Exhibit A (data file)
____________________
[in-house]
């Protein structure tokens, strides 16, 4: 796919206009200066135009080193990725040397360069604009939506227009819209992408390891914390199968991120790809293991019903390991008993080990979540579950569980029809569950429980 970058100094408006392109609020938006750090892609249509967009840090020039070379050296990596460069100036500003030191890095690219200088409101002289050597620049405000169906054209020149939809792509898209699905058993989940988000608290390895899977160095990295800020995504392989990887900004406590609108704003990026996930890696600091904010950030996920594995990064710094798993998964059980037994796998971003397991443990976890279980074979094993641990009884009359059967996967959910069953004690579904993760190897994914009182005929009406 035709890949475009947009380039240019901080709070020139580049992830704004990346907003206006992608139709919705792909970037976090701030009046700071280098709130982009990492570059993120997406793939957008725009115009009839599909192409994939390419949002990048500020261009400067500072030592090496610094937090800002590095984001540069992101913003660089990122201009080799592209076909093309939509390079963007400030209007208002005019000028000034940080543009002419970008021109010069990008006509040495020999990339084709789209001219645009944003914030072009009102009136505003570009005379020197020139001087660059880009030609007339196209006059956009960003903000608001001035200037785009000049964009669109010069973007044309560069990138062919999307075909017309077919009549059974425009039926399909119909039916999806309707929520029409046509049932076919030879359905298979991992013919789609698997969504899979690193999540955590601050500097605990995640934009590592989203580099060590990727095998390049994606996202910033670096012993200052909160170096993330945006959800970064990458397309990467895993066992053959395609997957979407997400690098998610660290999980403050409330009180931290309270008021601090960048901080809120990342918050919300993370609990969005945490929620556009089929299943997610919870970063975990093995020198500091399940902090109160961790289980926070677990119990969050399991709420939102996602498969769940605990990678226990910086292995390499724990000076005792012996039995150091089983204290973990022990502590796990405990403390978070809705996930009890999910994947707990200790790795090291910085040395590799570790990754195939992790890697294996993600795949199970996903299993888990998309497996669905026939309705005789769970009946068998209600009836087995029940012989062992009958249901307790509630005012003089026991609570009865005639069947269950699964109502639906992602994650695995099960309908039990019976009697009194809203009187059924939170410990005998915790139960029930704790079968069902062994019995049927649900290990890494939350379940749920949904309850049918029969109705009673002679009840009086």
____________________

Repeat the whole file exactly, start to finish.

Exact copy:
[in-house]
């Protein structure tokens, strides 16, 4: 796919206009200066135009080193990725040397360069604009939506227009819209992408390891914390199968991120790809293991019903390991008993080990979540579950569980029809569950429980 970058100094408006392109609020938006750090892609249509967009840090020039070379050296990596460069100036500003030191890095690219200088409101002289050597620049405000169906054209020149939809792509898209699905058993989940988000608290390895899977160095990295800020995504392989990887900004406590609108704003990026996930890696600091904010950030996920594995990064710094798993998964059980037994796998971003397991443990976890279980074979094993641990009884009359059967996967959910069953004690579904993760190897994914009182005929009406 035709890949475009947009380039240019901080709070020139580049992830704004990346907003206006992608139709919705792909970037976090701030009046700071280098709130982009990492570059993120997406793939957008725009115009009839599909192409994939390419949002990048500020261009400067500072030592090496610094937090800002590095984001540069992101913003660089990122201009080799592209076909093309939509390079963007400030209007208002005019000028000034940080543009002419970008021109010069990008006509040495020999990339084709789209001219645009944003914030072009009102009136505003570009005379020197020139001087660059880009030609007339196209006059956009960003903000608001001035200037785009000049964009669109010069973007044309560069990138062919999307075909017309077919009549059974425009039926399909119909039916999806309707929520029409046509049932076919030879359905298979991992013919789609698997969504899979690193999540955590601050500097605990995640934009590592989203580099060590990727095998390049994606996202910033670096012993200052909160170096993330945006959800970064990458397309990467895993066992053959395609997957979407997400690098998610660290999980403050409330009180931290309270008021601090960048901080809120990342918050919300993370609990969005945490929620556009089929299943997610919870970063975990093995020198500091399940902090109160961790289980926070677990119990969050399991709420939102996602498969769940605990990678226990910086292995390499724990000076005792012996039995150091089983204290973990022990502590796990405990403390978070809705996930009890999910994947707990200790790795090291910085040395590799570790990754195939992790890697294996993600795949199970996903299993888990998309497996669905026939309705005789769970009946068998209600009836087995029940012989062992009958249901307790509630005012003089026991609570009865005639069947269950699964109502639906992602994650695995099960309908039990019976009697009194809203009187059924939170410990005998915790139960029930704790079968069902062994019995049927649900290990890494939350379940749920949904309850049918029969109705009673002679009840009086």